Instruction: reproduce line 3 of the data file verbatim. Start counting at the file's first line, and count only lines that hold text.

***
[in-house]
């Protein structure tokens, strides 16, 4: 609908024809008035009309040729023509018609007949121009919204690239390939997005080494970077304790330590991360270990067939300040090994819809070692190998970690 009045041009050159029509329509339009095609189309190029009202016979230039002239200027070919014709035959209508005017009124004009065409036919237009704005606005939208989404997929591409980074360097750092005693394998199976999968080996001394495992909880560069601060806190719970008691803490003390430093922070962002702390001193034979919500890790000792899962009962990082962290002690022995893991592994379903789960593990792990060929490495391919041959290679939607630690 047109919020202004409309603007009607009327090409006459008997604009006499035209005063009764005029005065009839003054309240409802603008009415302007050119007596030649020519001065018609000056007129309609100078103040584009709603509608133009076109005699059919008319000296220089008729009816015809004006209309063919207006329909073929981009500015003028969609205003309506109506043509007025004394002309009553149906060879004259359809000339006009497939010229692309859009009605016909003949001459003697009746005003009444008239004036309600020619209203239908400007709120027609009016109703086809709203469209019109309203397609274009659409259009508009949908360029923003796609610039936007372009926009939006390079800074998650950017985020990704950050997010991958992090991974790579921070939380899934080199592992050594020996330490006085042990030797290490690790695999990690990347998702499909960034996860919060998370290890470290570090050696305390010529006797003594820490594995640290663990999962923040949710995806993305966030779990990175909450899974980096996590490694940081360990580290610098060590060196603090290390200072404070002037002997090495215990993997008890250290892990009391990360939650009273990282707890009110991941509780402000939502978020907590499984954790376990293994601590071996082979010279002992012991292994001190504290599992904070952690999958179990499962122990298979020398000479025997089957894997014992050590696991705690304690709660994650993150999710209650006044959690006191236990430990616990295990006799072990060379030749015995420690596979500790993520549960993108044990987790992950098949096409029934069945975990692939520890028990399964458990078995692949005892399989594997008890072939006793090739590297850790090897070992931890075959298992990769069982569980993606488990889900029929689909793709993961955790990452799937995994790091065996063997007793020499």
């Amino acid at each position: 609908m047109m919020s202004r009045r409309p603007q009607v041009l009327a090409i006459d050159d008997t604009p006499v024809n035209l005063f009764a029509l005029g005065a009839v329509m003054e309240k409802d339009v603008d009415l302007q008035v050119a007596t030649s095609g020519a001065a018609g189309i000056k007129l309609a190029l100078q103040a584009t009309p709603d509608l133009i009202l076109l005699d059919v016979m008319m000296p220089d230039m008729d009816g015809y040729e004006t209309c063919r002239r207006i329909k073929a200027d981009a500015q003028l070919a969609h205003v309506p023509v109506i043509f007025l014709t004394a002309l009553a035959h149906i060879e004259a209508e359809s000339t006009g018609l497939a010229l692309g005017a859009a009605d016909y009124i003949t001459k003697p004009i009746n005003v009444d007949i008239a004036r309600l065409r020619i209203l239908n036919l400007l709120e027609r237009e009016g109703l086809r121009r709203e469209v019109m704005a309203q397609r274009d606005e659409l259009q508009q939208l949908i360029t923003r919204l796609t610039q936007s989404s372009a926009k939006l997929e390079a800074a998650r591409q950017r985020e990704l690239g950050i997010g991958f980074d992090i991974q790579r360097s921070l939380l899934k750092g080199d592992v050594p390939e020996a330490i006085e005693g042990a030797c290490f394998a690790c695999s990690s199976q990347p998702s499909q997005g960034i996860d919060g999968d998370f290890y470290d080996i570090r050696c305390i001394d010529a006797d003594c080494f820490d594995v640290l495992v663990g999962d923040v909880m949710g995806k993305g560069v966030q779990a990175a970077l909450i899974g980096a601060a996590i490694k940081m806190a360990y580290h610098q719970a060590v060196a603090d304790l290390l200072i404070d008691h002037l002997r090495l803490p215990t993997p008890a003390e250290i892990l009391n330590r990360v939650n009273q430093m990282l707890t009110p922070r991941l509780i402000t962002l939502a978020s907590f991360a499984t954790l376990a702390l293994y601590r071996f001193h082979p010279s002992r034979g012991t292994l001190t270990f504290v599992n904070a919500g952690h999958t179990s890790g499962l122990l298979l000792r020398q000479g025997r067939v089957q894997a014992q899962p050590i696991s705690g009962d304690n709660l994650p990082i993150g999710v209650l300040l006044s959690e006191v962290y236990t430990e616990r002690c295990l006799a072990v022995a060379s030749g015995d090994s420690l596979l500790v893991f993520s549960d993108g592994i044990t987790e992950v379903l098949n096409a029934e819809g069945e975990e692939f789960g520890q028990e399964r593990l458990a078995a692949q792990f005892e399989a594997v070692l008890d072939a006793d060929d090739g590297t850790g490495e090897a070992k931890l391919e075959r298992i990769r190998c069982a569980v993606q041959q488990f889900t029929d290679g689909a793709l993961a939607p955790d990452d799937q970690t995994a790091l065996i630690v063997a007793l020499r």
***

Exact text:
């Amino acid at each position: 609908m047109m919020s202004r009045r409309p603007q009607v041009l009327a090409i006459d050159d008997t604009p006499v024809n035209l005063f009764a029509l005029g005065a009839v329509m003054e309240k409802d339009v603008d009415l302007q008035v050119a007596t030649s095609g020519a001065a018609g189309i000056k007129l309609a190029l100078q103040a584009t009309p709603d509608l133009i009202l076109l005699d059919v016979m008319m000296p220089d230039m008729d009816g015809y040729e004006t209309c063919r002239r207006i329909k073929a200027d981009a500015q003028l070919a969609h205003v309506p023509v109506i043509f007025l014709t004394a002309l009553a035959h149906i060879e004259a209508e359809s000339t006009g018609l497939a010229l692309g005017a859009a009605d016909y009124i003949t001459k003697p004009i009746n005003v009444d007949i008239a004036r309600l065409r020619i209203l239908n036919l400007l709120e027609r237009e009016g109703l086809r121009r709203e469209v019109m704005a309203q397609r274009d606005e659409l259009q508009q939208l949908i360029t923003r919204l796609t610039q936007s989404s372009a926009k939006l997929e390079a800074a998650r591409q950017r985020e990704l690239g950050i997010g991958f980074d992090i991974q790579r360097s921070l939380l899934k750092g080199d592992v050594p390939e020996a330490i006085e005693g042990a030797c290490f394998a690790c695999s990690s199976q990347p998702s499909q997005g960034i996860d919060g999968d998370f290890y470290d080996i570090r050696c305390i001394d010529a006797d003594c080494f820490d594995v640290l495992v663990g999962d923040v909880m949710g995806k993305g560069v966030q779990a990175a970077l909450i899974g980096a601060a996590i490694k940081m806190a360990y580290h610098q719970a060590v060196a603090d304790l290390l200072i404070d008691h002037l002997r090495l803490p215990t993997p008890a003390e250290i892990l009391n330590r990360v939650n009273q430093m990282l707890t009110p922070r991941l509780i402000t962002l939502a978020s907590f991360a499984t954790l376990a702390l293994y601590r071996f001193h082979p010279s002992r034979g012991t292994l001190t270990f504290v599992n904070a919500g952690h999958t179990s890790g499962l122990l298979l000792r020398q000479g025997r067939v089957q894997a014992q899962p050590i696991s705690g009962d304690n709660l994650p990082i993150g999710v209650l300040l006044s959690e006191v962290y236990t430990e616990r002690c295990l006799a072990v022995a060379s030749g015995d090994s420690l596979l500790v893991f993520s549960d993108g592994i044990t987790e992950v379903l098949n096409a029934e819809g069945e975990e692939f789960g520890q028990e399964r593990l458990a078995a692949q792990f005892e399989a594997v070692l008890d072939a006793d060929d090739g590297t850790g490495e090897a070992k931890l391919e075959r298992i990769r190998c069982a569980v993606q041959q488990f889900t029929d290679g689909a793709l993961a939607p955790d990452d799937q970690t995994a790091l065996i630690v063997a007793l020499r």